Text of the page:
Harris Poll Finds: Most American Women Prefer Socialism to Capitalism

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"...the poll finds a whopping 55% of women between the ages of 18 and 54 would prefer to live under socialism."

Truthdig! - June 2019

Signs that socialism is gaining popularity in the United States are popping up everywhere. Publications such as The Economist, The Guardian and The New York Times have all been saying for some time that American millennials are more interested in socialism than capitalism these days, with one 2017 Guardian piece even framing it as a youthful love affair with a not-so-young idea. Then there was Bernie Sanders’ unexpected popularity among young voters during the 2016 primaries, with polls showing that the self-proclaimed Democratic socialist “won more votes from the under-30 crowd than Trump and Clinton combined.” Add to this the rise of figures like Rep. Alexandria Ocasio-Cortez, a member of the Democratic Socialists of America, and polls showing that Democrats are increasingly embracing socialism, and it’s clear the term no longer holds the misguided Cold War stigma it did for decades.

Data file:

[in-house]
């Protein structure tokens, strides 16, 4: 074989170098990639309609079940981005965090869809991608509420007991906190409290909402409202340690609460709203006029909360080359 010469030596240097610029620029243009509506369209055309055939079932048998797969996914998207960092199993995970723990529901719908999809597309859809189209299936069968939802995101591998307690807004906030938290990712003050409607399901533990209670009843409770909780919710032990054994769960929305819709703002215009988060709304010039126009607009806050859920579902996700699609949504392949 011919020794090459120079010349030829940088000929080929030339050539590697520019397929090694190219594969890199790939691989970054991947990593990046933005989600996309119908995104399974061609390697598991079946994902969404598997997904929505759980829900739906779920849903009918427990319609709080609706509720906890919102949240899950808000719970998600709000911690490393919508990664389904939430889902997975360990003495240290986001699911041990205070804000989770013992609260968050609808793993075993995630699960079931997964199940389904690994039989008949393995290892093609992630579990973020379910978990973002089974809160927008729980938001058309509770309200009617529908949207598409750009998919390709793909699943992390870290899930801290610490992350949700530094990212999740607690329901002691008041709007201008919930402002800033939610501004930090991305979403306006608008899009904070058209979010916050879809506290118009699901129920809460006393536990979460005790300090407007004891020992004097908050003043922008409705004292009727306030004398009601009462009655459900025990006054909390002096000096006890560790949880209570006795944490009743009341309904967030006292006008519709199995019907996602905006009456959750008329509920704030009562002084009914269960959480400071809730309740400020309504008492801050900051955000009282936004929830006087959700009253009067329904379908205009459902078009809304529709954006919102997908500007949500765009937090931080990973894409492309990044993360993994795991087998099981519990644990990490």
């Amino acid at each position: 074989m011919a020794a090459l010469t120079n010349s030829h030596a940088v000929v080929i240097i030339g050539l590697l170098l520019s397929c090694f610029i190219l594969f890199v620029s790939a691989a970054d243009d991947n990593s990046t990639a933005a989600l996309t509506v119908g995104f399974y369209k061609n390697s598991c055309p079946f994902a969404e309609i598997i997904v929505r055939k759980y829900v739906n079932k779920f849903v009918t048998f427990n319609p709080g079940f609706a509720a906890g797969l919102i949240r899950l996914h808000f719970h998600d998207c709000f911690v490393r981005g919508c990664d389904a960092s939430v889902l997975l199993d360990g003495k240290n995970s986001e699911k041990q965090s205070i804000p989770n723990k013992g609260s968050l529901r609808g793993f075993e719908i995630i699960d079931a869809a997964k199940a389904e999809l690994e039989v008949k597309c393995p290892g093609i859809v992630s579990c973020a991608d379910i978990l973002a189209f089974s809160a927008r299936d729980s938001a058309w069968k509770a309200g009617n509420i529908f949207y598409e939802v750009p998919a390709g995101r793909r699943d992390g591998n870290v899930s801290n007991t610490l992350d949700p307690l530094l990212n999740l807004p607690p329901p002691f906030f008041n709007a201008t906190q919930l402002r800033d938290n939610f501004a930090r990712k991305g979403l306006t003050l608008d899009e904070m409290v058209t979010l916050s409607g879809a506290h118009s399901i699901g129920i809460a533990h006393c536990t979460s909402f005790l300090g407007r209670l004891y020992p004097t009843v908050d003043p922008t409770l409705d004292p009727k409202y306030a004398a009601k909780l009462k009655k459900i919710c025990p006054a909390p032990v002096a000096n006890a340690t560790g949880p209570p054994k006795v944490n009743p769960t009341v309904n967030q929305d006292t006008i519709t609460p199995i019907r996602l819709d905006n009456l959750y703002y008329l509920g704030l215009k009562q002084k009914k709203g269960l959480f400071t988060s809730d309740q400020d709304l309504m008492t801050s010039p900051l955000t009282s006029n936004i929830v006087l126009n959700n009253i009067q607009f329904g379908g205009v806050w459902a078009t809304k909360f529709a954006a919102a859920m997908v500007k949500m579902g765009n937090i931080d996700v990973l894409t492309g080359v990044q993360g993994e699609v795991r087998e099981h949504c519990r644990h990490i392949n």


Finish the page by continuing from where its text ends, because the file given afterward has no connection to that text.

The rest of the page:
Now a new Harris poll conducted for the show “Axios on HBO” reveals 40% of Americans would take socialism over capitalism. Perhaps more significantly, the poll finds a whopping 55% of women between the ages of 18 and 54 would prefer to live under socialism. Given a lack of policies in capitalist America that benefit or protect women, these numbers should be unsurprising.

A system in which women are underpaid compared with their male colleagues, under which reproductive rights are consistently undermined, and which doesn’t guarantee paid maternity leave or affordable child care is clearly not a system that takes women, who are most often the primary caregivers in American families, into consideration. It seems women aren’t just fed up with these conditions, but are taking their dissatisfaction directly to their local and national governments. As Axios’ Alexi McCammond commented regarding the findings, “We’ve seen this pattern of behavior where women are turning out in higher numbers as voters and as candidates than we’ve ever seen. They’re getting elected in higher numbers than before. They’re pushing the conversation in different ways.” ...
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